What do you think about this airline vs 5G brouhaha?
mloftis at wgops.com
Wed Jan 19 01:08:12 UTC 2022
On Tue, Jan 18, 2022 at 17:49 Jay Hennigan <jay at west.net> wrote:
> On 1/18/22 15:51, Brandon Martin wrote:
> > Further, it seems that good engineering practice was not used in the
> > design of these vulnerable systems and that they are subject to
> > interference from broad-spectrum "jammers" (i.e. signals that, in terms
> > of modulation and timing, don't necessarily correspond to what they're
> > expecting to receive) transmitting well outside their allocated band (by
> > separation comparable to the entire band in which they operate) let
> > alone outside the expected, tuned frequency of signal reception. All of
> > these are typically very high on the list of consideration when
> > designing an RF receiver and seem to have been either ignored entirely
> > or at least discounted in the design of these instruments from what I'm
> > hearing.
> This simply doesn't make sense. Radar receivers are usually direct
> conversion driven from the same frequency source as the transmitter,
> meaning that they are going to have rather good selectivity with regard
> to frequency.
> Furthermore, a radio altimeter used for approach and landing is going to
> have a very short time window. I'm by no means familiar with the
> internal workings of these devices, their specifications, or their
> effective range, but if the altitude to be measured is 5000 feet or less
> the device will send a pulse and then open a receive window of no more
> than about 11 microseconds to look for its return. If you're only
> concerned about being 1000 feet or less above terrain, the window is
> about 2 microseconds. The pulses are presumably sent relatively
> frequently, probably several times a second, and the results averaged.
> In addition, the radar antenna beamwidth is going to be relatively small
> and pointed more or less straight down.
GPWS, and all rescue/medevac/etc helicopter operations also use the RA, and
this is NOT just in the landing/approach of a runway. Think about landing a
helicopter at night on the freeway or a nearby field. TAWS uses GPS to
locate in space and I don’t know where it’s altitude source is - probably
the baro altimeter until the RA starts getting a return (or thinks it is)
> Intentional broadband jamming isn't going to be very effective against
> an airplane as the jammer would need to be directly beneath a fast
> moving target and get the timing exactly right with microsecond accuracy.
> Accidental interference from a source at least 220MHz out of band with a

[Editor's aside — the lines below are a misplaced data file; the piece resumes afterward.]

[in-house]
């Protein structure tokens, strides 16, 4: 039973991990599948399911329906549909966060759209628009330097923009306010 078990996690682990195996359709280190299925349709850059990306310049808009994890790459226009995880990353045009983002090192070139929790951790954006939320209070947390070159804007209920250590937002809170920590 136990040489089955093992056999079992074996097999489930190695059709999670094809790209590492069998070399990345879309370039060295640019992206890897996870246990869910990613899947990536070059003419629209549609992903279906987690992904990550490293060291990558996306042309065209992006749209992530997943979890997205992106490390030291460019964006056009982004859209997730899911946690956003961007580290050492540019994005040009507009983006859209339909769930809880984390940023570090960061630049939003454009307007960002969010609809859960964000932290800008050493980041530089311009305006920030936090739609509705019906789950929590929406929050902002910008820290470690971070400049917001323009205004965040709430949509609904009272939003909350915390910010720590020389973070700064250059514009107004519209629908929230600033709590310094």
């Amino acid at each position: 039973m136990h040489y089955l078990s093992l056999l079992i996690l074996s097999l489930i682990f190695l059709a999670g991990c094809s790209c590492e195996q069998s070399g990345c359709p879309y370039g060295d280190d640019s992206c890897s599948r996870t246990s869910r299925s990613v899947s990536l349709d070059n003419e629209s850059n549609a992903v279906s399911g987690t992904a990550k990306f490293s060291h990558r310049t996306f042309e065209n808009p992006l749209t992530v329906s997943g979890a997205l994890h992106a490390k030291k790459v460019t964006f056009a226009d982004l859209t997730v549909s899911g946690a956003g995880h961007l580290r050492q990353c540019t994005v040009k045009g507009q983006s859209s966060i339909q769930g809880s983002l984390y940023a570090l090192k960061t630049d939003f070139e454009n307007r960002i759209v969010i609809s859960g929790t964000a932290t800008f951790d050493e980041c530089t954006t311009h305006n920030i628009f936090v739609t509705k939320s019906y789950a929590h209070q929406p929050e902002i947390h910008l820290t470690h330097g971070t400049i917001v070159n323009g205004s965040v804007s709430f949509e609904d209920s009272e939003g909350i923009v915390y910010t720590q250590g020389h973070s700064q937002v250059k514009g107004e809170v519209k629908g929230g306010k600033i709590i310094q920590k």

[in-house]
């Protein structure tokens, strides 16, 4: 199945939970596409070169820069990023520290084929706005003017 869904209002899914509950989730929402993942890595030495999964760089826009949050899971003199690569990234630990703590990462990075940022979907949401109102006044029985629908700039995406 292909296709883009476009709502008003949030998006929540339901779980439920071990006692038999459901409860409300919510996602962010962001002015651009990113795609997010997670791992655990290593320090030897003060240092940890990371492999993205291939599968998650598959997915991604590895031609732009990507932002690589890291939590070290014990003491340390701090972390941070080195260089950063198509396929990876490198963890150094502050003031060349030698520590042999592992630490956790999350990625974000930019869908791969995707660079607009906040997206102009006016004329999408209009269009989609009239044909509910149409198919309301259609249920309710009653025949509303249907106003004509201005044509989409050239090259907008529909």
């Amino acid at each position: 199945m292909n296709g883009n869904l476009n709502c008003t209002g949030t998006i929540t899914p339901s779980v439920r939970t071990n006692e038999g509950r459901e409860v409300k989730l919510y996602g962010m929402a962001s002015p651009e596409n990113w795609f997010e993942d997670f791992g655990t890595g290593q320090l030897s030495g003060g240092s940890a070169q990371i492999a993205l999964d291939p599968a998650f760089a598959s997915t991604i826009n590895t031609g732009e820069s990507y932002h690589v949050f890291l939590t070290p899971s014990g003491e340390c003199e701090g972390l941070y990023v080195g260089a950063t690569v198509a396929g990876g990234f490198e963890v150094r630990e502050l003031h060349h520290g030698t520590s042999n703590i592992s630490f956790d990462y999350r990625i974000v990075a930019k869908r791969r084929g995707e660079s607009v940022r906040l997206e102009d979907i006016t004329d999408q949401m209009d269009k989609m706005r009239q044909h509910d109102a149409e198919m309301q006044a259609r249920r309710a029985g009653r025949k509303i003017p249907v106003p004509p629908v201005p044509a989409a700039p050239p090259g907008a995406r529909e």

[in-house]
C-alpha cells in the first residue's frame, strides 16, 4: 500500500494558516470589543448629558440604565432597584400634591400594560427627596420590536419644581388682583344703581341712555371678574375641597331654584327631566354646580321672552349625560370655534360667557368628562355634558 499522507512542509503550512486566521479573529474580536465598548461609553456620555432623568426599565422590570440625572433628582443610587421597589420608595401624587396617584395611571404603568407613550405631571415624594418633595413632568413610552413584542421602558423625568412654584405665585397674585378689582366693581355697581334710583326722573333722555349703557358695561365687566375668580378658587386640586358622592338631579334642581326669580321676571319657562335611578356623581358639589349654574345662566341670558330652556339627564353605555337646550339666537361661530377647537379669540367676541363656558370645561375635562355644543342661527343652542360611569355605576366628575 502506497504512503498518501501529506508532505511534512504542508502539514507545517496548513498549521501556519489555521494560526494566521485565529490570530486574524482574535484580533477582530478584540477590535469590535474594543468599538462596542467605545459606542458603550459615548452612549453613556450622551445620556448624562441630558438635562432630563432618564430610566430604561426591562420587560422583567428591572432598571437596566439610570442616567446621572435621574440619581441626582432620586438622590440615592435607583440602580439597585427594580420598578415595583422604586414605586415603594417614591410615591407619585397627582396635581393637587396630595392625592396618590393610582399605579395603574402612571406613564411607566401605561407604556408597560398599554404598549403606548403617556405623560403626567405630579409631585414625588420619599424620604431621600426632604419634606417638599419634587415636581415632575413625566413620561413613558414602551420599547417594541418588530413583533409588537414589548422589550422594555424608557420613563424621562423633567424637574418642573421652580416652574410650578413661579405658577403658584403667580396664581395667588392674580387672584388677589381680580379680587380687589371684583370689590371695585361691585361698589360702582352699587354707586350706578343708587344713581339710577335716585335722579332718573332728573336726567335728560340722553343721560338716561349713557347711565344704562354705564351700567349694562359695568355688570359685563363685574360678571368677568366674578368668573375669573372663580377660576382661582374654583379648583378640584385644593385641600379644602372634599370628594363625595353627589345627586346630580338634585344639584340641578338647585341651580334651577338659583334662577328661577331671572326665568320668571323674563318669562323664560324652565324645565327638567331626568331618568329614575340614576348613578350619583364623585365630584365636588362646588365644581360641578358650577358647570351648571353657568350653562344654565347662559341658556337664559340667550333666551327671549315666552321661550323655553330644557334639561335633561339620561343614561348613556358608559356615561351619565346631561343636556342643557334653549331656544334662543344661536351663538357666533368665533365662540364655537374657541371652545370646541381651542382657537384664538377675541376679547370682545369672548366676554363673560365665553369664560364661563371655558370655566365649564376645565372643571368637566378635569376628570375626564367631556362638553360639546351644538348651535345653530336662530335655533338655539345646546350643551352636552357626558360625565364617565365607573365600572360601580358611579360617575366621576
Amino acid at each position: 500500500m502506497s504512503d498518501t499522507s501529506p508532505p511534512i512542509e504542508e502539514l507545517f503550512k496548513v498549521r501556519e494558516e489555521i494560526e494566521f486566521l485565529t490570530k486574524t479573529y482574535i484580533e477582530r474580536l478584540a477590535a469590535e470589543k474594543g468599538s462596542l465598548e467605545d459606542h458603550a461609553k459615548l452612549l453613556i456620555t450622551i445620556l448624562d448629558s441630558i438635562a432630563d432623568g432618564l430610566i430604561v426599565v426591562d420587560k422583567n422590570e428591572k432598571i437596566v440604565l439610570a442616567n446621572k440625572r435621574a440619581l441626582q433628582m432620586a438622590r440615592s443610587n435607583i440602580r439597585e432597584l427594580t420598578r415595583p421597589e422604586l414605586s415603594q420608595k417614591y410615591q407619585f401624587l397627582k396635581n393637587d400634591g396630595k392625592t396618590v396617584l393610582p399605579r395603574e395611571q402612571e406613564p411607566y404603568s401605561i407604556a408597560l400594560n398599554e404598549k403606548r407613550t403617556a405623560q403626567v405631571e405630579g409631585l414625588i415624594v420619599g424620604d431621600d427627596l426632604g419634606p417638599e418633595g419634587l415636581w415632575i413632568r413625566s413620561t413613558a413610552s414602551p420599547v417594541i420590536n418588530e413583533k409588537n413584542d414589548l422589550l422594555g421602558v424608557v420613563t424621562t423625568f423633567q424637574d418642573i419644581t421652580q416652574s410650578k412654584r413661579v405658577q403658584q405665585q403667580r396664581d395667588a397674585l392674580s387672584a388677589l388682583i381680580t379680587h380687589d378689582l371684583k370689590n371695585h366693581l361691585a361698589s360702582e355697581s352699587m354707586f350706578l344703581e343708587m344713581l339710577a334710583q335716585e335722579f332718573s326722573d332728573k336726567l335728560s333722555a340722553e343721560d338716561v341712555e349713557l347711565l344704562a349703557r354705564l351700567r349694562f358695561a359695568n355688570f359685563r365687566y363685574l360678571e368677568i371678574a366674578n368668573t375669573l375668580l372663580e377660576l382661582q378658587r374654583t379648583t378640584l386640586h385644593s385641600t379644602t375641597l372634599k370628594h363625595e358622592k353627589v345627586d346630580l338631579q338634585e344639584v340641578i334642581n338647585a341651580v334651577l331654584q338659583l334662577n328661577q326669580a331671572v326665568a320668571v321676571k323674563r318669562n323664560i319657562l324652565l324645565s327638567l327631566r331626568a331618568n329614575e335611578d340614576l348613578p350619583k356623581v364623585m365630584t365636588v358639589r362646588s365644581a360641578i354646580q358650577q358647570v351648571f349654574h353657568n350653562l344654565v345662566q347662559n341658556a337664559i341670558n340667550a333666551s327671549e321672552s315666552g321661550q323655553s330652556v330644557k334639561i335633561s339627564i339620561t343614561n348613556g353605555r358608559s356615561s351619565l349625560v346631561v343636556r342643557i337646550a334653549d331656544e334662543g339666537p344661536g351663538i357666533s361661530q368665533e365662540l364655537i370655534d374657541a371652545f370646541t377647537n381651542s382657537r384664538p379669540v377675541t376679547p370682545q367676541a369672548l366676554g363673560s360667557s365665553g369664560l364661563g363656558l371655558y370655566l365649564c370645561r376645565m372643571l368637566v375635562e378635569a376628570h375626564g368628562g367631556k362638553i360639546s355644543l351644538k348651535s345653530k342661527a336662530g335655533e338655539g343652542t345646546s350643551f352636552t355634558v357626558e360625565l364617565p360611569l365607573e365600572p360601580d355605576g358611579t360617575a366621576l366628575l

> beam pointed at the horizon is even more far-fetched unless, as you say,
> the radar unit's receiver is complete garbage in which case how did it
> get a TSO in the first place? Avionics equipment that is critical to a
> precision approach isn't, or at least shouldn't be, crap.
They’ve never been required to have immunity. Last spec update was AFAIK
1980s. It’s definitely a stack of problems…part of which is the FCC
auctioning the Spectrum, it puts them in conflict as both the enforcement
and beneficiary. Billions of dollars being the CTIA on one hand. On the
other RTCA, AOPA, and some other small $ fish they stand nothing to gain
Remember that the RA is sub 1W looking for reflected emissions. It’s very
possible the ground equipment for a cell base station to have spurious
harmonics…where they land requires more RF engineering chops than I’ve got,
and would obviously be very system dependent. So yes in my understanding
due to the RF voodoo of how they transmit and receive, and the .. field of
view .. those factors mitigate interference for certain…but why did the FCC
auction that chunk? Why not say ok you’ve got two years to develop a
standard, update that 1980s requirement, and 5 or 10 to implement? Instead
we’re just barely four years on and going to be seeing potentially
interesting deployments. Interference that only can happen and only
matters in critical flight phases….
> Jay Hennigan - jay at west.net
> Network Engineering - CCIE #7880
> 503 897-8550 - WB6RDV
"Genius might be described as a supreme capacity for getting its possessors
into trouble of all kinds."
-- Samuel Butler
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